All About Multiple Sclerosis

More MS news articles for October 2003

How Botox Brings Real Relief; Good Health

http://www.dailymail.co.uk/

September 30, 2003
Martyn Halle
Daily Mail

Surgeons are using Botox injections to end the misery of urinary incontinence.

Urologists say thousands could benefit from treatment with a weakened version of the deadly nerve poison botulinum.

Surgeon Prokar Dasgupta, from Guy's Hospital in London, is pioneering the technique in the UK in collaboration with neurologists from the nearby National Hospital for Neurology and Neurosurgery.

Using minimally invasive surgery, he has so far successfully treated more than 45 patients.

As many as 30 per cent of those suffering from urinary incontinence fail to respond to tablets which aim to control the condition.

Until recently the only option was major surgery, in which a urologist would take a piece of bowel and enlarge the bladder so patients needed to urinate less.

Now there is hope that the Botox procedure will be the main choice for those whose problem can't be controlled by tablets.

The 15-minute operation involves feeding a flexible tube into the bladder through the urinary tract.

A syringe is fed down the tube to inject the patient. In the procedure (under local anaesthetic) as many as 30 injections are made into the muscle wall of the bladder.

The Botox relaxes the bladder so it doesn't contract frequently. This contraction is what causes sufferers to rush for the toilet.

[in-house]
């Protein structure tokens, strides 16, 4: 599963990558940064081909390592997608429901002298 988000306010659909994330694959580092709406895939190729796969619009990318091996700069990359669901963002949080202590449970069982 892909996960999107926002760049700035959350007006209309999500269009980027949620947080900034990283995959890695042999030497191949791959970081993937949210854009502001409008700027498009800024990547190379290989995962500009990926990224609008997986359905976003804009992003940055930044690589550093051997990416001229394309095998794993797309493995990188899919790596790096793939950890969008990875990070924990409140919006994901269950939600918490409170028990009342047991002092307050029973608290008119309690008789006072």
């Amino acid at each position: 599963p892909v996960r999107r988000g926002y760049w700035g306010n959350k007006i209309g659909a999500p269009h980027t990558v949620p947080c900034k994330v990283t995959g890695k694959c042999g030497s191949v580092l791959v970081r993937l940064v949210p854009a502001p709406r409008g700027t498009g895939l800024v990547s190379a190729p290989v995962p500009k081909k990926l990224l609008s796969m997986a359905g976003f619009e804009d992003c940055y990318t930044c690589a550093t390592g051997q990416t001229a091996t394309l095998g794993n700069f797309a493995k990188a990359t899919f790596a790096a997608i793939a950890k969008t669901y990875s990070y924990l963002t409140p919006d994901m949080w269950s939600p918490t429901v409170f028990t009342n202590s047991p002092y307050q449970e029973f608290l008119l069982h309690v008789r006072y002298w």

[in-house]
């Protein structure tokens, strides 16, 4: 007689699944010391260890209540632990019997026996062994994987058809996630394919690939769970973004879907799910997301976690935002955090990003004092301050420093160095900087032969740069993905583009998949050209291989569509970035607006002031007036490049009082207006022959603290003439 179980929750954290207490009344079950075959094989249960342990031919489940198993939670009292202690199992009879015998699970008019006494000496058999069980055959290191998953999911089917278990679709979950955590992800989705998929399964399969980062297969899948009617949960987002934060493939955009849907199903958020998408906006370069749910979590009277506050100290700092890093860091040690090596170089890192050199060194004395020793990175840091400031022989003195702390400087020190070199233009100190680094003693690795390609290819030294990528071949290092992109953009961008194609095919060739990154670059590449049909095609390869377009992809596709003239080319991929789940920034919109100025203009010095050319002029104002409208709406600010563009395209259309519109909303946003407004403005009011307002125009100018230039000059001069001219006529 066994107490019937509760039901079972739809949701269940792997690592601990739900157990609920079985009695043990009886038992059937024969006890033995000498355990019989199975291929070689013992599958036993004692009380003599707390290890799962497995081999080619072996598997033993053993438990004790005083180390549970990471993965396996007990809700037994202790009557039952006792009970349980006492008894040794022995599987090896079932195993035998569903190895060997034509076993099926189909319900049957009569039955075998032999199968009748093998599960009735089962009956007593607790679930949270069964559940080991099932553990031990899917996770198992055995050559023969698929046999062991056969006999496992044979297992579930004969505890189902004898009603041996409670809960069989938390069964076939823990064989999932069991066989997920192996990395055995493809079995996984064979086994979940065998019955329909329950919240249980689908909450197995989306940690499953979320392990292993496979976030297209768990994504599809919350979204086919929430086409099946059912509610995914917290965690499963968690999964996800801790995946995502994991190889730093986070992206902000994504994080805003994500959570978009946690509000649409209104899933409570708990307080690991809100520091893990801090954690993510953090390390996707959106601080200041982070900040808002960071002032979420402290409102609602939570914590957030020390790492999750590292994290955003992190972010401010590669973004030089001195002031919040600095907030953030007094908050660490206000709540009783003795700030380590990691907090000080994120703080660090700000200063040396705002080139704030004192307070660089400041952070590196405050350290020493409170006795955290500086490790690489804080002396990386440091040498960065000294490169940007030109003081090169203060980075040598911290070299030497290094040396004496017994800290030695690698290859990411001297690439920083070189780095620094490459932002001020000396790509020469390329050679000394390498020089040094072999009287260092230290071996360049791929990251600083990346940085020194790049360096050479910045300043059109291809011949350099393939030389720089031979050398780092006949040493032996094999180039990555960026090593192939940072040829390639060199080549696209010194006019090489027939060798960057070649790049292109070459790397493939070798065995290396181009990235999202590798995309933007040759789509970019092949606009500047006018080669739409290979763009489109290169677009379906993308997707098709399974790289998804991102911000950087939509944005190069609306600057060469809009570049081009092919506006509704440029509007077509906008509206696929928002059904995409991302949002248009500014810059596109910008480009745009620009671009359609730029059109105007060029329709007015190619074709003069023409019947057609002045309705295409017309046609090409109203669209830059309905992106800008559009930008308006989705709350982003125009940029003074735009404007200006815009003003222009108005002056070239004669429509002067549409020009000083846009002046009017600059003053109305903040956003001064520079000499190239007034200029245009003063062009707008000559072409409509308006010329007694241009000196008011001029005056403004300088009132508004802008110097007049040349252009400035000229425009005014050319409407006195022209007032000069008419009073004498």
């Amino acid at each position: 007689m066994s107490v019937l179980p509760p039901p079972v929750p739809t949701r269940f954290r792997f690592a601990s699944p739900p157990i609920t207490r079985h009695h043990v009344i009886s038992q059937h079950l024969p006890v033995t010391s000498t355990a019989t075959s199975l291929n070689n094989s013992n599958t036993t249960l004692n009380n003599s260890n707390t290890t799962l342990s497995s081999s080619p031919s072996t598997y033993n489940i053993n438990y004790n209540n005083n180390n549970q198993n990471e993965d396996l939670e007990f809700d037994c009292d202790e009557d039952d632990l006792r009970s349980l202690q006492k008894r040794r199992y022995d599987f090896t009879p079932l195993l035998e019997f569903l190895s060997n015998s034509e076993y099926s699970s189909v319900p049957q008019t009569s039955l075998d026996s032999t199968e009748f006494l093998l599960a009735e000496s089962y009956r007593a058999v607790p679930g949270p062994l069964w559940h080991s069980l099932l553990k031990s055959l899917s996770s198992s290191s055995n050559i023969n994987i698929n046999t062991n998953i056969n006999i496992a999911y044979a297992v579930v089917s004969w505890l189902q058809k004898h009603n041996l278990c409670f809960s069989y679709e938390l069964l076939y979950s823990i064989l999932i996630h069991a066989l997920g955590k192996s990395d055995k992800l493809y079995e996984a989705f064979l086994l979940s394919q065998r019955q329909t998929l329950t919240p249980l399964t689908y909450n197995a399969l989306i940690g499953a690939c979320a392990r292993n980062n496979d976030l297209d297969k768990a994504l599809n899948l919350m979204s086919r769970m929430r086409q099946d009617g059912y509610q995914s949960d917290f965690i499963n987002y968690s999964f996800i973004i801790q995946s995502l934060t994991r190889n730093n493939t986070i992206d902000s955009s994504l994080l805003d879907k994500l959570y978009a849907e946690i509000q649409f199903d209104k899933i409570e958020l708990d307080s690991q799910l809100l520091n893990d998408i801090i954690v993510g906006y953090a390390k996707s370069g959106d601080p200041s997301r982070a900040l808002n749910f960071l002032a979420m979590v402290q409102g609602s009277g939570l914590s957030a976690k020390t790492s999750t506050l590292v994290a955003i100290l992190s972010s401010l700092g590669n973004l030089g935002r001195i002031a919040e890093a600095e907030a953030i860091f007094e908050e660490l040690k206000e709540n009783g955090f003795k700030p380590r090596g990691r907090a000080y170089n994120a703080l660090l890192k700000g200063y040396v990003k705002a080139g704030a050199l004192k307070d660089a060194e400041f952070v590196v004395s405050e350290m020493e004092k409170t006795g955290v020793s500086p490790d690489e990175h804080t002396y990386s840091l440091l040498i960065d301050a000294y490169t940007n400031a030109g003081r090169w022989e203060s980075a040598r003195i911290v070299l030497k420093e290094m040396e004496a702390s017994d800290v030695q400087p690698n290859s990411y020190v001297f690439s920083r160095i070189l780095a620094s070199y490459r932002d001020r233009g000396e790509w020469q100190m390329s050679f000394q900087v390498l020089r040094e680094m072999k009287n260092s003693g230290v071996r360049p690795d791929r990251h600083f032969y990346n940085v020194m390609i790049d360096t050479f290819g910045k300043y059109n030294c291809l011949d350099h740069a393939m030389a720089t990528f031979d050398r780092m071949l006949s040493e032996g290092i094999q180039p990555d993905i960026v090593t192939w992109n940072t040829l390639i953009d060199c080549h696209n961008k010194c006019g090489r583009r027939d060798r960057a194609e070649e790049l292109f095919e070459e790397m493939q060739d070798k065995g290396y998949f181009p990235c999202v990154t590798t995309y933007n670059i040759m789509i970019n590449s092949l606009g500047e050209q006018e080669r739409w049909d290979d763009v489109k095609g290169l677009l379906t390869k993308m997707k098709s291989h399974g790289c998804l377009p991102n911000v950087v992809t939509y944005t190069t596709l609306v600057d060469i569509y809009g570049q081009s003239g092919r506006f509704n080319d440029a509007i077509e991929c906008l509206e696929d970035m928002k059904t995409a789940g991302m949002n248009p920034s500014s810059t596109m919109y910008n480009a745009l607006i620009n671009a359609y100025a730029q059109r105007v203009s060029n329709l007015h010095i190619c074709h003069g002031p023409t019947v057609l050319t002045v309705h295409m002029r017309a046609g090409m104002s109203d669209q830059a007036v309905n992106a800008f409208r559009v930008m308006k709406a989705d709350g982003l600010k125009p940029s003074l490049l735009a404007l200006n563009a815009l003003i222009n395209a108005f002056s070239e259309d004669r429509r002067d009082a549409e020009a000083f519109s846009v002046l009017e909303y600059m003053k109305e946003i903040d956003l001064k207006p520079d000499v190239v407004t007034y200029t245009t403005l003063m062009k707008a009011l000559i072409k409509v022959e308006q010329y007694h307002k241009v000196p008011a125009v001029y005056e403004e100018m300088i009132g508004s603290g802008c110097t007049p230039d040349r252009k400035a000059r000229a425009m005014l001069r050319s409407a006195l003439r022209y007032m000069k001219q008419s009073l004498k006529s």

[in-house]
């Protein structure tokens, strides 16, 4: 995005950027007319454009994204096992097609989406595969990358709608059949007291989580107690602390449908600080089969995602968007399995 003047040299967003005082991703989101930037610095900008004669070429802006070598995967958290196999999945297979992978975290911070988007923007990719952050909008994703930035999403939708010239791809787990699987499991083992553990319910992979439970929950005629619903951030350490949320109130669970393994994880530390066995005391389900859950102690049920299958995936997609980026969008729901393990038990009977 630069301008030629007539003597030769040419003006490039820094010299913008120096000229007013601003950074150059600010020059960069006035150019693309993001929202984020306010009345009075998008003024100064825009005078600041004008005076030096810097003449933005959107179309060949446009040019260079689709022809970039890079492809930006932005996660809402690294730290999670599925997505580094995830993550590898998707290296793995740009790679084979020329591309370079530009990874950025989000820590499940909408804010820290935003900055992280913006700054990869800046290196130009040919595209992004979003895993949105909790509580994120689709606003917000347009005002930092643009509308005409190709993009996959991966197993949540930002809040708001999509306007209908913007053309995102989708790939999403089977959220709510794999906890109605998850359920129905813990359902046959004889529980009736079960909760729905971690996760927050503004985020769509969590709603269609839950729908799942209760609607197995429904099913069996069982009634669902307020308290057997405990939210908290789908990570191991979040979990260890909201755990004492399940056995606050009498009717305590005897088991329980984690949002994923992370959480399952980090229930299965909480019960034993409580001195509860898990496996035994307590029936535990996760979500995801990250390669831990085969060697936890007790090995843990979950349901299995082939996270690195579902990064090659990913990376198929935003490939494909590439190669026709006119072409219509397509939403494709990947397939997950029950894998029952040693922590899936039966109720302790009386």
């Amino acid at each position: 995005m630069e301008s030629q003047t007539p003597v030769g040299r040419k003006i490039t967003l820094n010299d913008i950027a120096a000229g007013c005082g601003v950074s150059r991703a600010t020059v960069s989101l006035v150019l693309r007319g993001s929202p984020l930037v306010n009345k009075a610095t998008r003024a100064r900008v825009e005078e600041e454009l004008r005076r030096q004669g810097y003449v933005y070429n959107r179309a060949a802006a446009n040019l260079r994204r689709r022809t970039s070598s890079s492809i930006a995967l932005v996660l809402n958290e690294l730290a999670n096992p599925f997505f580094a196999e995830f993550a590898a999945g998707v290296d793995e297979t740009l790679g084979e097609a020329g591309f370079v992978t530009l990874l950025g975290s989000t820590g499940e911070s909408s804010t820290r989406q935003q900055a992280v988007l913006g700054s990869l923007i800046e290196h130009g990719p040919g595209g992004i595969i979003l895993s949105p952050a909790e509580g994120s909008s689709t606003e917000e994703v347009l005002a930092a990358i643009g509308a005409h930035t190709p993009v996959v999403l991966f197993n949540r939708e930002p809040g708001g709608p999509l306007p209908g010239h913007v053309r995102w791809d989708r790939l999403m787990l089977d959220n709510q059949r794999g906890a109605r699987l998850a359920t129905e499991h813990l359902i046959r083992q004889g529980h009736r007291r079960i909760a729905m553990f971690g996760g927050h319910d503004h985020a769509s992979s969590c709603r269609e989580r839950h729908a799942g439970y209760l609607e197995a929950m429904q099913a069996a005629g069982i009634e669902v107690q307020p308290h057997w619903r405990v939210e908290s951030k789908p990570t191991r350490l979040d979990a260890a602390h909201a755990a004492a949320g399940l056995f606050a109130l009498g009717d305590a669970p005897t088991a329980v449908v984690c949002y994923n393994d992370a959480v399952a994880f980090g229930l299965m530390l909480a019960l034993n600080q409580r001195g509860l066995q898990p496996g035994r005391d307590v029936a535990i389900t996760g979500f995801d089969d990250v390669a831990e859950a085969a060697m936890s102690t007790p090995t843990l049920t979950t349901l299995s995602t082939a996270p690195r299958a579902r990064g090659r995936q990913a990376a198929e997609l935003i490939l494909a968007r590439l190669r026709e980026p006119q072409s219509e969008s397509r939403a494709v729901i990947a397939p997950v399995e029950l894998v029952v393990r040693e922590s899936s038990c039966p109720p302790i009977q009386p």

While the treatment will not help those who have lost all control of their bladder, it will help those who still have some. The bladder is controlled from nerves that run down the spinal cord, and if these are damaged or affected by illness or accident, control of the bladder can be completely or partially lost.

Mr Dasgupta is working with patients who have suffered neurological damage, but the treatment can help any patient who has lost bladder control.

The Botox acts by blocking the action of acetylcholine - a chemical in the wall of the bladder which can make it overactive. 'Although we are using Botox, a poison, it is in relatively minor amounts, and there have been no adverse reactions,' says Mr Dasgupta.

The Botox jabs, like those used on wrinkles, eventually wear off after about six to nine months.

Patients can then undergo another course of injections.

Doctors believe patients with long-term bladder control problems could be maintained indefinitely on Botox treatment.

One of the first patients to undergo treatment at the National Hospital was Melita Macrory, a 50-year-old landscape artist from Hackney, East London, whose customers include Prince Charles.

She first experienced loss of bladder control five years ago. She says: 'I suspected there was something medically wrong and I went to my GP. He referred me to a urologist, who dismissed my concerns.

'Several months later - with the problem still occurring - I slipped on a beach. I had lost my balance for no obvious reason.

'I went back to my GP, who looked concerned. He asked to stroke the sole of my foot with a feather. It was strange request, but afterwards, he said he thought I had multiple sclerosis [MS].

'He referred me to a neurologist, who confirmed the diagnosis. Then I saw Mr Dasgupta and had my treatment last November. There was a little discomfort: I could feel the injections, but it was bearable.' Melita's treatment has worked well for almost a year, but now the effects are wearing off and she is scheduled to have more injections.

'It is a smashing treatment,' she says. 'I have an advanced form of MS, which means I am often in a wheelchair. That's bad enough to live with, but losing bladder control made it worse.'
 

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